For example, when section 48 of the 1999 Constitution provides that the “Senate shall consist of three Senators from each state AND one from the FCT, Abuja”, why didn’t these canvassers of FCT, Abuja, being merely a state, argue that once we have three Senators from “each state”, we should discard the “AND” which gives one Senator to the FCT, Abuja, and thus deprive the FCT, Abuja, of its Senator? This provision is one amongst several others which shows that the FCT, Abuja, is to be treated distinctly and separately from the other 24 states. There is no ambiguity in section 134(2)(b) such as to bring in aid, existing canons of statutory interpretation, such as the “Golden Rule”, “Mischief Rule”, etc. It is axiomatic that all sections of the Constitution must be wholly and holistically construed together so as to avoid leaving out some portions, or rendering them nugatory. See THE ESTATE OF ALHAJI N.B. SOULE v. OLUSEYE JOHNSON & CO & ANOR (1974) LPELR-3169 (SC). The reason is that law makers are presumed not to use superfluous, otiose or extravagant words in provisions of the Constitution or statutes which they make.
It is my considered opinion that the scope of consideration of the FCT, Abuja, as a State, only applies to the enjoyment and vesting of executive, legislative and judicial powers by relevant bodies in the FCT. It does not apply to all matters, extents, and for all purposes. Further, an interpretation that Section 299 of the Constitution applies for all purposes is too narrow. It is not holistic or inclusive. It will render many other parts of the Constitution redundant, futile, unproductive, meaningless and therefore, unnecessary. Certainly, such could not have been the intention of the Legislature or law makers.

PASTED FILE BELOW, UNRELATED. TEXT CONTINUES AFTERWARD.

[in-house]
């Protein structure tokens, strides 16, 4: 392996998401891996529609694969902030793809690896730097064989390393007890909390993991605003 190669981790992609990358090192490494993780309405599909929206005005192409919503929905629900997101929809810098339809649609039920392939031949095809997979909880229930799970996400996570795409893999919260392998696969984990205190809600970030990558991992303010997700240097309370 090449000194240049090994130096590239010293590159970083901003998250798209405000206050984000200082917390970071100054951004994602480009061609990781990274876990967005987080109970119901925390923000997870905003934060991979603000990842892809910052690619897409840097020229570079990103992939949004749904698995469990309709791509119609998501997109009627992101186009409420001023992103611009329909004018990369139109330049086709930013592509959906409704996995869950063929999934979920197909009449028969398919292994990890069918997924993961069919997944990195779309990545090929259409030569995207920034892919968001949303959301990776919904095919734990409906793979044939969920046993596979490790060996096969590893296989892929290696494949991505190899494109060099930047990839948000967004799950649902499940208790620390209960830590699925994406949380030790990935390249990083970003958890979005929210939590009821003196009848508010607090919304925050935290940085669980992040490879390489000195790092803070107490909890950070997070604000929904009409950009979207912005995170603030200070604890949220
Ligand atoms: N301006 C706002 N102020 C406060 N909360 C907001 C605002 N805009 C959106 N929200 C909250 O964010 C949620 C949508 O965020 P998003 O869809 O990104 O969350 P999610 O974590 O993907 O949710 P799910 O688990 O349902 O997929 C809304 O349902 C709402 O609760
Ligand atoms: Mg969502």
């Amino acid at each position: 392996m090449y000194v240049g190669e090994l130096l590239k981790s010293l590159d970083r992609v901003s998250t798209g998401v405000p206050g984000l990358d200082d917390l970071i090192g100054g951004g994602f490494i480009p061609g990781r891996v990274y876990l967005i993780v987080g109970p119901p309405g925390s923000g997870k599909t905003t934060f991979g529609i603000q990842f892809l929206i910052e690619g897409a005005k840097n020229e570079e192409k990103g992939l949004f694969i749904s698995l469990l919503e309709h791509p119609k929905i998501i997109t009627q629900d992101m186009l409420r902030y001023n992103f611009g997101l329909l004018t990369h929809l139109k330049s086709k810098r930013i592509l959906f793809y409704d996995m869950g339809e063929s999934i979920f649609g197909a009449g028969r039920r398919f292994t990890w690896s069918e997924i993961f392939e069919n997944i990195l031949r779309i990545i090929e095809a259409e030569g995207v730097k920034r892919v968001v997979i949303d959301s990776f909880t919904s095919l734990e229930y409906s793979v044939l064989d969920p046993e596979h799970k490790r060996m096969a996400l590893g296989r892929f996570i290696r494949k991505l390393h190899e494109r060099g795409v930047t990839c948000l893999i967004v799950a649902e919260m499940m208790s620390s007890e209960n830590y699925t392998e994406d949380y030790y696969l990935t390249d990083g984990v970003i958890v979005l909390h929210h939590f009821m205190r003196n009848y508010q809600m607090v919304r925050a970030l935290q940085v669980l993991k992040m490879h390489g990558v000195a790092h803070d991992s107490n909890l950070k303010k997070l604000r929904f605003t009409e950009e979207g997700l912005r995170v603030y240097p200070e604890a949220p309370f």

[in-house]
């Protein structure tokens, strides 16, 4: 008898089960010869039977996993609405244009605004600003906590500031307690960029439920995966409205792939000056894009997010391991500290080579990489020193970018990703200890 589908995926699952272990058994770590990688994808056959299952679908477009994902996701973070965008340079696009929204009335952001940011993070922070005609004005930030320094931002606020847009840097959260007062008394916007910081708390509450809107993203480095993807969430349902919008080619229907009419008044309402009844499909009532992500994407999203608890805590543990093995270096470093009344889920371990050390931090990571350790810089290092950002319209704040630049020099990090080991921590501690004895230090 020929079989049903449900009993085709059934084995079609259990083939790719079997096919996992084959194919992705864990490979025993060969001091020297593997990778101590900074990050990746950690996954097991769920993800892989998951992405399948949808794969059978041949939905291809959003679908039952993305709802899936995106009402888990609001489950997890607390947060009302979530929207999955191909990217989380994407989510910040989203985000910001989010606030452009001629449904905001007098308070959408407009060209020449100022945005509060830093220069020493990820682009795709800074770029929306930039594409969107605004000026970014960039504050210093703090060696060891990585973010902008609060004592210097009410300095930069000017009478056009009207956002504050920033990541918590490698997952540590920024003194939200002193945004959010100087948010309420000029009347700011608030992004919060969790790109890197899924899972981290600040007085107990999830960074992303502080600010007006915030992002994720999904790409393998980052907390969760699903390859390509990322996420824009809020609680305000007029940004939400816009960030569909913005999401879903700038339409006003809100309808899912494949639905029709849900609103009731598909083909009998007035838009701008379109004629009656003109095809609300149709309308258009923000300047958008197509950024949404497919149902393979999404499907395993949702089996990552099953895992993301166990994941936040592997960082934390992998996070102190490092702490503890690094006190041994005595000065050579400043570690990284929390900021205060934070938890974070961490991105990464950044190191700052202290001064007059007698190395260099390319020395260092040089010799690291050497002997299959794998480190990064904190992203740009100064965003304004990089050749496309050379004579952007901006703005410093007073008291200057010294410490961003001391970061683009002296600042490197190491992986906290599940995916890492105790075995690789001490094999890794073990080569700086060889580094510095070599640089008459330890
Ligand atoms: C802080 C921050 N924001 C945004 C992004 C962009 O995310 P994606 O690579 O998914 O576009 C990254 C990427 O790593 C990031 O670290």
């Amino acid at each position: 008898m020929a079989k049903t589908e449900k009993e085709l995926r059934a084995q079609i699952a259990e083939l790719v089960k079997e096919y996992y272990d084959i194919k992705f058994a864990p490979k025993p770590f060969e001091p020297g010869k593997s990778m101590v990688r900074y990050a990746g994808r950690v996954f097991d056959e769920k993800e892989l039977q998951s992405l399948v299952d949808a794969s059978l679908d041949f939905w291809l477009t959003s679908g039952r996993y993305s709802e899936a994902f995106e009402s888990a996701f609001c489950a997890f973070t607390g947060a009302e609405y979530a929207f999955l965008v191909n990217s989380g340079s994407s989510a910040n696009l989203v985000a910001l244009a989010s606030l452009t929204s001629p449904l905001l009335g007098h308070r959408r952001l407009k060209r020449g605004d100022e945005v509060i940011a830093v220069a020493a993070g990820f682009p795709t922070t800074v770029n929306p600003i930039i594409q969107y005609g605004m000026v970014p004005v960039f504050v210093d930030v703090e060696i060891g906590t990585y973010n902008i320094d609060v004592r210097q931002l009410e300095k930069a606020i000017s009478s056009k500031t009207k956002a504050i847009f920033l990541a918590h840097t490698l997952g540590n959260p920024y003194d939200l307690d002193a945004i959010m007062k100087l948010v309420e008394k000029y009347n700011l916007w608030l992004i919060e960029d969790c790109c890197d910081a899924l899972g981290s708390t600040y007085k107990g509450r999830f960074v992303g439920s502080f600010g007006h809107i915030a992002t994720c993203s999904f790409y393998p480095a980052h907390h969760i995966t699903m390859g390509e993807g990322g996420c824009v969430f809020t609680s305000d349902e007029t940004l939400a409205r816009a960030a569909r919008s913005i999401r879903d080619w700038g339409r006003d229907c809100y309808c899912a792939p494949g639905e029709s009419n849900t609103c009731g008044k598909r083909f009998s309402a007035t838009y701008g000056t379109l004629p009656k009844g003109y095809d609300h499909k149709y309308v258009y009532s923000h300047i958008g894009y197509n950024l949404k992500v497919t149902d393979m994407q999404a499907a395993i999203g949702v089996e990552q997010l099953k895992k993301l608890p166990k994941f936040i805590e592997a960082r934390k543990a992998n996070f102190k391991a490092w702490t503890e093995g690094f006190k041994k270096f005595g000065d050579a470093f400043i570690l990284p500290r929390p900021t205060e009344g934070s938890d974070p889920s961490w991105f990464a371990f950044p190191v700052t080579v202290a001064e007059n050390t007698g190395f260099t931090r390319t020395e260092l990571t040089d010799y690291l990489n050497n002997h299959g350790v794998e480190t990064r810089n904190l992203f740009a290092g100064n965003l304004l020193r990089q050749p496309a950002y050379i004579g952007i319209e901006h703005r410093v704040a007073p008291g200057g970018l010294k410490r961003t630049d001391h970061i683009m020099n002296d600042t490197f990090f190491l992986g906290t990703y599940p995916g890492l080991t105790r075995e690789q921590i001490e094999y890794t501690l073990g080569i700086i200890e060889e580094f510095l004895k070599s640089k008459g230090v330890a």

Section 134(2) of the Constitution must therefore be interpreted to mean that for a candidate to win the Presidential election, such a candidate must obtain 25% of the votes cast in two-thirds of all the States in the Federation (24 States); AND further, in the FCT, Abuja. This is a compulsory requirement for a valid return as President. It seems to me that INEC was not properly legally guided when it declared a President-elect. The Nichodemus announcement and declaration was obviously too hasty, premature and rash.
A great writer (Onwa Nnobi) was most apt when he stated:
“If 5 credits AND English Language are prerequisite to gaining admission into a higher school of Learning; and you make 10As in 10 subjects, but get F9 in English Language, does it qualify you for admission? It is not just commonsense and logic. It is incontrovertible”. I cannot give a better example. But, let me try two more examples of mine:
If I request to see 24 Corpers in my law firm AND OKON, it means I want to see 25 persons in all; but Okon must be one of the 25 persons. So if 24 or 25 persons in my law firm show up, without Okon, have I had all the persons I wanted to see? The answer is NO. To satisfy my request, Okon must show up in addition to the 24, thus making the 25 persons I desire to see. Okon is a Constant; 24 Corpers is a variable. The variables must be worked by BODMAS-Rule to find the constant.
As a second example, if I tell my dear wife to treat Andrew (my ward living with us) “like my son”, does that really make Andrew my biological son? I think not. Let me end this piece in response to Ajulo’s apophthegym of the “unwrinkled face (which) is not good for a resounding slap” with some words of advice.
Ajulo ought to know, from the deep recesses of his conscience and inner mind that what we witnessed on 25th February, 2023, was not democracy in practice. Abraham Lincoln, who made his famous Gettysburg speech on 19th November, 1863, had described democracy as government of the people, for the people and by the people. He must be turning in his centuries-old grave. The last election was nothing but a sham and shambolic election of “first-kill-maim-allocate-thumbprint-ballot-papers-select-and-win-at-all-cost-and-let-them-go-to-court”. It was not democracy, but “electionocracy” and “selectocracy” in action.